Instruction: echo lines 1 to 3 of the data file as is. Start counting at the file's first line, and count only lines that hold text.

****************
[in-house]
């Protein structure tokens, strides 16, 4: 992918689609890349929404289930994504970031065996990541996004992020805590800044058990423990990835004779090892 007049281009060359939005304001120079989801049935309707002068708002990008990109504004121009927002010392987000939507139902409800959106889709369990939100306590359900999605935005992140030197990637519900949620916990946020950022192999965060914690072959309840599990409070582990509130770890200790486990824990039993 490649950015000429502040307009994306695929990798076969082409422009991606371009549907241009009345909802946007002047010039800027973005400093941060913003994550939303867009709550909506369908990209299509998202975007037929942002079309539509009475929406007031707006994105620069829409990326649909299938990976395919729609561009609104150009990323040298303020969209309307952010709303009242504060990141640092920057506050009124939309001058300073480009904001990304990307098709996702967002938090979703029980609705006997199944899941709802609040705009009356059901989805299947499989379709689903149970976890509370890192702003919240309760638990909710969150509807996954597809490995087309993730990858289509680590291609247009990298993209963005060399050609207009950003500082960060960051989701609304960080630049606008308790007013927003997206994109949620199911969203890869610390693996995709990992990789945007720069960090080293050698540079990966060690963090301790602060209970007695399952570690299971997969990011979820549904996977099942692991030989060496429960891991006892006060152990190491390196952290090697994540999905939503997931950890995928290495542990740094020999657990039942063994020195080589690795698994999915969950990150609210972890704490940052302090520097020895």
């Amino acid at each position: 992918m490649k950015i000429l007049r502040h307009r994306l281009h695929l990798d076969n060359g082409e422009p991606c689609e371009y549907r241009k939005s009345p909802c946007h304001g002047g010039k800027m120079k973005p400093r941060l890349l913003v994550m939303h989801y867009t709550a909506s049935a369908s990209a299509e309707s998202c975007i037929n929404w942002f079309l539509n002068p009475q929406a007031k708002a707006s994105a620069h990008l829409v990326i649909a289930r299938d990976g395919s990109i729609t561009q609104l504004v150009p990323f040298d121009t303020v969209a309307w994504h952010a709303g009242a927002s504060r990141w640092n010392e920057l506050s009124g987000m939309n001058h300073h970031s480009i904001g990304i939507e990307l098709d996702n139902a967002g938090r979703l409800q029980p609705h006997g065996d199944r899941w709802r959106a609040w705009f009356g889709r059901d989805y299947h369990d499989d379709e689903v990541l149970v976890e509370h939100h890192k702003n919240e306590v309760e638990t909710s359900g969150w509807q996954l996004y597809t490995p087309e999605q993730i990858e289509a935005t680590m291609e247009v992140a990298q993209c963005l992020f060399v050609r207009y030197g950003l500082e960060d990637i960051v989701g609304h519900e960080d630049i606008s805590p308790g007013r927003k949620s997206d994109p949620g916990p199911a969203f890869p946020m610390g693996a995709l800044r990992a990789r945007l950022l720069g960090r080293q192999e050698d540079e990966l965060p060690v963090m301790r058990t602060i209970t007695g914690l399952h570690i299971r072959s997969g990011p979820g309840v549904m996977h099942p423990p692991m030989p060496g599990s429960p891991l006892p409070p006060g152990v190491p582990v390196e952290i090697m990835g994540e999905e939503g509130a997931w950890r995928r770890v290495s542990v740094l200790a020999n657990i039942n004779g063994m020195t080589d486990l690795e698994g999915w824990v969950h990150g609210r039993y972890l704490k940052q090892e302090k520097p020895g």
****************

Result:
[in-house]
């Protein structure tokens, strides 16, 4: 992918689609890349929404289930994504970031065996990541996004992020805590800044058990423990990835004779090892 007049281009060359939005304001120079989801049935309707002068708002990008990109504004121009927002010392987000939507139902409800959106889709369990939100306590359900999605935005992140030197990637519900949620916990946020950022192999965060914690072959309840599990409070582990509130770890200790486990824990039993 490649950015000429502040307009994306695929990798076969082409422009991606371009549907241009009345909802946007002047010039800027973005400093941060913003994550939303867009709550909506369908990209299509998202975007037929942002079309539509009475929406007031707006994105620069829409990326649909299938990976395919729609561009609104150009990323040298303020969209309307952010709303009242504060990141640092920057506050009124939309001058300073480009904001990304990307098709996702967002938090979703029980609705006997199944899941709802609040705009009356059901989805299947499989379709689903149970976890509370890192702003919240309760638990909710969150509807996954597809490995087309993730990858289509680590291609247009990298993209963005060399050609207009950003500082960060960051989701609304960080630049606008308790007013927003997206994109949620199911969203890869610390693996995709990992990789945007720069960090080293050698540079990966060690963090301790602060209970007695399952570690299971997969990011979820549904996977099942692991030989060496429960891991006892006060152990190491390196952290090697994540999905939503997931950890995928290495542990740094020999657990039942063994020195080589690795698994999915969950990150609210972890704490940052302090520097020895």
């Amino acid at each position: 992918m490649k950015i000429l007049r502040h307009r994306l281009h695929l990798d076969n060359g082409e422009p991606c689609e371009y549907r241009k939005s009345p909802c946007h304001g002047g010039k800027m120079k973005p400093r941060l890349l913003v994550m939303h989801y867009t709550a909506s049935a369908s990209a299509e309707s998202c975007i037929n929404w942002f079309l539509n002068p009475q929406a007031k708002a707006s994105a620069h990008l829409v990326i649909a289930r299938d990976g395919s990109i729609t561009q609104l504004v150009p990323f040298d121009t303020v969209a309307w994504h952010a709303g009242a927002s504060r990141w640092n010392e920057l506050s009124g987000m939309n001058h300073h970031s480009i904001g990304i939507e990307l098709d996702n139902a967002g938090r979703l409800q029980p609705h006997g065996d199944r899941w709802r959106a609040w705009f009356g889709r059901d989805y299947h369990d499989d379709e689903v990541l149970v976890e509370h939100h890192k702003n919240e306590v309760e638990t909710s359900g969150w509807q996954l996004y597809t490995p087309e999605q993730i990858e289509a935005t680590m291609e247009v992140a990298q993209c963005l992020f060399v050609r207009y030197g950003l500082e960060d990637i960051v989701g609304h519900e960080d630049i606008s805590p308790g007013r927003k949620s997206d994109p949620g916990p199911a969203f890869p946020m610390g693996a995709l800044r990992a990789r945007l950022l720069g960090r080293q192999e050698d540079e990966l965060p060690v963090m301790r058990t602060i209970t007695g914690l399952h570690i299971r072959s997969g990011p979820g309840v549904m996977h099942p423990p692991m030989p060496g599990s429960p891991l006892p409070p006060g152990v190491p582990v390196e952290i090697m990835g994540e999905e939503g509130a997931w950890r995928r770890v290495s542990v740094l200790a020999n657990i039942n004779g063994m020195t080589d486990l690795e698994g999915w824990v969950h990150g609210r039993y972890l704490k940052q090892e302090k520097p020895g």